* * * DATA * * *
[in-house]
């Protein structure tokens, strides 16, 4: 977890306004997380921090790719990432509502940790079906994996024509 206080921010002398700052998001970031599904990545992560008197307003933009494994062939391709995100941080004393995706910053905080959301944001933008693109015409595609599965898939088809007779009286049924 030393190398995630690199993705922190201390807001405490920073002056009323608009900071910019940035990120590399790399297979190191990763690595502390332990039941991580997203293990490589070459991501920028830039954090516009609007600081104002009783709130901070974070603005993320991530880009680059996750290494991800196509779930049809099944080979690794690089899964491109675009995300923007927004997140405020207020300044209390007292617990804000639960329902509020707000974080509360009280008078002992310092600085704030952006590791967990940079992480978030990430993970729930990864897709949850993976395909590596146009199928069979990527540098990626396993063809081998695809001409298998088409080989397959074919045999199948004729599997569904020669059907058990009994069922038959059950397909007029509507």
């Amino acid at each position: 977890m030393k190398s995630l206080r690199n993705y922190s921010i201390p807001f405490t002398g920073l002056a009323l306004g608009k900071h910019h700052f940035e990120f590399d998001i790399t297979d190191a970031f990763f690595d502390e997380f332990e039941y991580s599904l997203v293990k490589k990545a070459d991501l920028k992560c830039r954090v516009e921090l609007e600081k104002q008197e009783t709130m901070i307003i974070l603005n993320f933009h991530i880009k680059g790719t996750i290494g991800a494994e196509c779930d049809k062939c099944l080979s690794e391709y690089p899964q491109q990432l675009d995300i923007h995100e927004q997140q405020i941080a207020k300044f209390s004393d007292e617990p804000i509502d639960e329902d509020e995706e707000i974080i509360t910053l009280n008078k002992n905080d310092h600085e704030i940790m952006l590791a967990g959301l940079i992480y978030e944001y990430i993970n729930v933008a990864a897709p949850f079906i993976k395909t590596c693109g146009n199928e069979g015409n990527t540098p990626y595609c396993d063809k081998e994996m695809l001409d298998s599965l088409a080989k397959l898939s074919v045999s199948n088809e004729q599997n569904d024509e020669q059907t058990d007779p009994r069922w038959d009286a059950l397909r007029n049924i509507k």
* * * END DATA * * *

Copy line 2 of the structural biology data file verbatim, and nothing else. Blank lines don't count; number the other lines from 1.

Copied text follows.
């Protein structure tokens, strides 16, 4: 977890306004997380921090790719990432509502940790079906994996024509 206080921010002398700052998001970031599904990545992560008197307003933009494994062939391709995100941080004393995706910053905080959301944001933008693109015409595609599965898939088809007779009286049924 030393190398995630690199993705922190201390807001405490920073002056009323608009900071910019940035990120590399790399297979190191990763690595502390332990039941991580997203293990490589070459991501920028830039954090516009609007600081104002009783709130901070974070603005993320991530880009680059996750290494991800196509779930049809099944080979690794690089899964491109675009995300923007927004997140405020207020300044209390007292617990804000639960329902509020707000974080509360009280008078002992310092600085704030952006590791967990940079992480978030990430993970729930990864897709949850993976395909590596146009199928069979990527540098990626396993063809081998695809001409298998088409080989397959074919045999199948004729599997569904020669059907058990009994069922038959059950397909007029509507």